What is Informed Consent?January 14, 2020
Patients in need of medical intervention should be in a position to fully understand the risks involved before they undergo any procedure or start treatment. Doctors have an obligation to disclose the risks involved with specific treatments and to be sure that the patient understands the risks and agrees that the recommended treatment is the best course of action.
Informed consent involves not only the patent’s acknowledgement regarding the advised treatment, but also the doctor’s explanations of the procedure and its risks, as well as the patients understanding of those risks.
Virtually all medical procedures involve some level of risk. It is important that patients fully understand the risks and make informed decisions about their care. Informed consent should address that concern. If something goes wrong during the procedure, and the patient did not provide informed consent, the patient may have a case for medical malpractice.
Informed Consent Standards
The legal standards for proving or disproving informed consent differ, but there are two basic theories that come into play. These two differing theories have to do with perspective. One considers whether a reasonable doctor in the same position would have informed the patient about certain risks, considering their significance and likelihood. The other takes the perspective of the patient, focusing on whether a reasonable patient would have undergone the treatment if the risks were revealed with viable medical alternatives. Different states apply different standards. The doctor’s-perspective standard usually involves expert witness testimony.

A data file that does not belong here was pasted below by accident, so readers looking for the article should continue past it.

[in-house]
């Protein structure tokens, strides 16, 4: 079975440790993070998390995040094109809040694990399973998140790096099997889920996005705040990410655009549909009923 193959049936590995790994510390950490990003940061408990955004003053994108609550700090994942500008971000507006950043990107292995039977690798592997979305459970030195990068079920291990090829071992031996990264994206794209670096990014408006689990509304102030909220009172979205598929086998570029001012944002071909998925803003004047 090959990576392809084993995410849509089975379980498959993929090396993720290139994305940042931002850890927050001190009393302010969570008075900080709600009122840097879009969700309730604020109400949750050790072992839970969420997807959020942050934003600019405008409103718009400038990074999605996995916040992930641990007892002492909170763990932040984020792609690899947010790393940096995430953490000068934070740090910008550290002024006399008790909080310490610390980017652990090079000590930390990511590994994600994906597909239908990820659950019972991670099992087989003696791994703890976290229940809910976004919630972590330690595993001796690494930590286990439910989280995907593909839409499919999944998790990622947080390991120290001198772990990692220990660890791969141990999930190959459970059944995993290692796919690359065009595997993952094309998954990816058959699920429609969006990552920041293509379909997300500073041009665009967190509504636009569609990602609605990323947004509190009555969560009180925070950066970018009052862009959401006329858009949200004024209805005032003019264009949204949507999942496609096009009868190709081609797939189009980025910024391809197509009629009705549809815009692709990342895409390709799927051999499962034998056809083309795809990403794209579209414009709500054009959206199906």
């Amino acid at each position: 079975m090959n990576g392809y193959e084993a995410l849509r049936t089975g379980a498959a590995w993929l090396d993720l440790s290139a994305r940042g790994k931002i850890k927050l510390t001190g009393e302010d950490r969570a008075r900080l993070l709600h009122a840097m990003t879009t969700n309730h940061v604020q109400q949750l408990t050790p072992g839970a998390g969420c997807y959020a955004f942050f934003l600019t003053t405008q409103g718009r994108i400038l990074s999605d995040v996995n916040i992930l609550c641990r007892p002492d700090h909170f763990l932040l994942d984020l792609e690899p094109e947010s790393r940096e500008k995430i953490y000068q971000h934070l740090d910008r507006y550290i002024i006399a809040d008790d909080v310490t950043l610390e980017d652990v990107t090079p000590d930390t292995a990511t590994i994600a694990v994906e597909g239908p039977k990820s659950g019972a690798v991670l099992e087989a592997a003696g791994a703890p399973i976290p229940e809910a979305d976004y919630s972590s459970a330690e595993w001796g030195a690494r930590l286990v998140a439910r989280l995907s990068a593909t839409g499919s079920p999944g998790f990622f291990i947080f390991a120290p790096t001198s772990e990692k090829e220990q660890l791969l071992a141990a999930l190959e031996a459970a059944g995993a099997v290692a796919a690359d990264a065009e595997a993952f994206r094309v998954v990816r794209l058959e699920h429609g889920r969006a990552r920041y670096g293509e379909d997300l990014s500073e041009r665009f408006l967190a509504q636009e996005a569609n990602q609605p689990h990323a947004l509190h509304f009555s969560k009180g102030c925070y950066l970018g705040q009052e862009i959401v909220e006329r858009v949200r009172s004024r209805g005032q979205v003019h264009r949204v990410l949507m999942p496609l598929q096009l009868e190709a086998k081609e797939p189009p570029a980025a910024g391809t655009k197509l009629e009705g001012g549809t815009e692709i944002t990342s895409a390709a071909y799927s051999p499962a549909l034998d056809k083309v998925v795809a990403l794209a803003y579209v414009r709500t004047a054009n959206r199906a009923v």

Doctors do not have to disclose every possible risk. Even if an unlikely risk comes to bear, the doctor may not be held accountable for not disclosing that it was possible. The standard holds that the doctor must disclose significant and reasonably likely risks, but not every possible risk.
When a mistake is made by a doctor, such as an operation on the wrong limb, the patient clearly has an informed consent claim against the doctor. However, if a procedure is performed on a problem that becomes apparent during the initial procedure, the doctor may be able to avoid consent rules. For example, if a surgeon sees that a heart bypass patient also needs repair to a damaged valve, the law may protect the doctor from a suit for lack of informed consent on the secondary procedure.
There are two main instances in which informed consent is not required. The first is in emergency medical situations when there is no time to obtain informed consent. The second instance involves the doctor making a judgment call regarding the patient’s emotional state. A doctor may determine that it is best to shield the patient from information pertaining to risks that might dissuade the patient from necessary treatment. In these cases, the doctor will have to prove that this reasoning was appropriate.
Baltimore Medical Malpractice Lawyers at LeViness, Tolzman & Hamilton Assist Clients with Informed Consent Cases
If you have a case against a medical professional after a procedure or treatment that lacked informed consent, the Baltimore medical malpractice lawyers at LeViness, Tolzman & Hamilton can help determine if you have a case and advise on the next best steps. Contact us online or call us at 800-547-4LAW (4529) to schedule a free consultation.
Located in Baltimore, Columbia, Glen Burnie, and Prince George’s County, we represent clients throughout Maryland, including those in Anne Arundel County, Baltimore County, Carroll County, Harford County, Howard County, Montgomery County, Maryland’s Western Counties, Prince George’s County, Queen Anne’s County, Southern Maryland, and the Eastern Shore, as well as the communities of Catonsville, Essex, Halethorpe, Middle River, Rosedale, Gwynn Oak, Brooklandville, Dundalk, Pikesville, Nottingham, Windsor Mill, Lutherville, Timonium, Sparrows Point, Ridgewood, and Elkridge.